We investigated the safety, clinical efficacy, and significance of tacrolimus trough levels in 20 outpatients with active ulcerative colitis. Adverse effects were observed in 16 (80%) patients, and most events were reversible and showed improvement or complete recovery. Three patients required hospitalization because of disease aggravation. The rate of efficacious tacrolimus trough levels was 60% within 1 week and 95% within 2 weeks. At 12 weeks, the clinical remission rate was 25% and the improvement rate was 55%. The clinical remission rate was significantly higher in patients with the relapse-remission type than in those with the chronic inflammation type. These results indicate that the use of tacrolimus in outpatients with ulcerative colitis is safe and that efficacious trough levels can be rapidly achieved in these patients.
An 82-year-old woman with a history of bronchiectasis for 20 years was admitted to our hospital with anorexia and diarrhea. Sigmoidoscopy showed multiple mucosal erythematous areas and erosions. Histologic examination with Congo red stain revealed massive amyloid deposition around the submucosal vessels as well as in the parenchyma of the mucosa and submucosa. With immunohistochemistry, the diagnosis of secondary/reactive AA amyloidosis was confirmed. Esophagogastroduodenoscopy demonstrated diffuse dark brown mucosa, establishing the diagnosis of acute necrotizing esophagitis. Ischemia associated with amyloid deposition of the vessels in the esophagus was considered to be a possible etiology of acute necrotizing esophagitis. Additionally, gastric outlet obstruction and gastroesophageal reflux associated with gastroduodenal erosions caused by amyloid deposition were supposed to be another factor. Amyloid deposition in the esophageal mucosa may cause a reduction in mucosal defense that is responsible for the pathogenesis. We report the first case of acute necrotizing esophagitis associated with amyloidosis.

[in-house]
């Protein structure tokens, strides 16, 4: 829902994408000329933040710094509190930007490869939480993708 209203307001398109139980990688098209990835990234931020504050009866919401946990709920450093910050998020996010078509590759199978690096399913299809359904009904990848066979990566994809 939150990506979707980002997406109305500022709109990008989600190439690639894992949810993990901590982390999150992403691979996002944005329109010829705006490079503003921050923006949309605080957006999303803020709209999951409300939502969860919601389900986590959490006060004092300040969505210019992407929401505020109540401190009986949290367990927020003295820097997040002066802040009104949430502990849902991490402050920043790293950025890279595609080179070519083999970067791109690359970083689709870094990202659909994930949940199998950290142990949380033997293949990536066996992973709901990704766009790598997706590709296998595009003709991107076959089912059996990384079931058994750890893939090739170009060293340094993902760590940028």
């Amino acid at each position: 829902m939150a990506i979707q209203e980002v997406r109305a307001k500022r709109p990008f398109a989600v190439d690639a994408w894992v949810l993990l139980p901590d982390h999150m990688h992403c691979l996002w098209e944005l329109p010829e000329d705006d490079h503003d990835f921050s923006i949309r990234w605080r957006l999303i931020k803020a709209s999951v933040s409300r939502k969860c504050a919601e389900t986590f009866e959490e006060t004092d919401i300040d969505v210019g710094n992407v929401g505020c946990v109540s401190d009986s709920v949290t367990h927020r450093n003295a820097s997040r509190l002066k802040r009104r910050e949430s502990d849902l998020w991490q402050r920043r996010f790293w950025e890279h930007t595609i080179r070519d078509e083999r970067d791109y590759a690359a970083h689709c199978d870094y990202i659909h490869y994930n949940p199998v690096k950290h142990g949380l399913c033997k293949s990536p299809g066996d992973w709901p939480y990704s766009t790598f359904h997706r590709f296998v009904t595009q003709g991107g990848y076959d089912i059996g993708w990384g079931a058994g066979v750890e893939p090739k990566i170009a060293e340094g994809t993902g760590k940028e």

A man in his 70s underwent chemoradiotherapy for squamous cell carcinoma of the esophagus in 2009. A follow-up gastroendoscopy performed 3 years later revealed a reddish depressed lesion in the greater curvature of the middle stomach body. On the basis of histological and immunohistochemical findings and clinical features, including endoscopic findings, a diagnosis of lymphomatoid gastropathy was made. Follow-up studies revealed a decrease in the size of the lesion and the development of chronic gastritis. Although lymphomatoid gastropathy is rare, recognition of this disease is important because misdiagnosis as lymphoma may lead to unnecessary radical therapeutic procedures.
An 80-year-old man presented with abdominal fullness and vomiting. Laboratory data revealed severe anemia, an inflammatory response, and elevated white blood cell counts. Abdominal computed tomography indicated ileus caused by a jejunal tumor measuring 8cm in diameter. Although small-bowel endoscopy enabled visualization of the tumor, adequate biopsy specimens could not be obtained for accurate diagnosis. The patient's condition rapidly deteriorated, because of which surgical treatment could not be initiated. The patient died approximately 3 weeks after admission. High serum granulocyte colony-stimulating factor (G-CSF) levels were detected at autopsy. Immunohistochemical staining of the autopsy specimen indicated positive G-CSF levels in the jejunal tumor. On the basis of these findings, a final diagnosis of undifferentiated carcinoma of the jejunum producing G-CSF was made.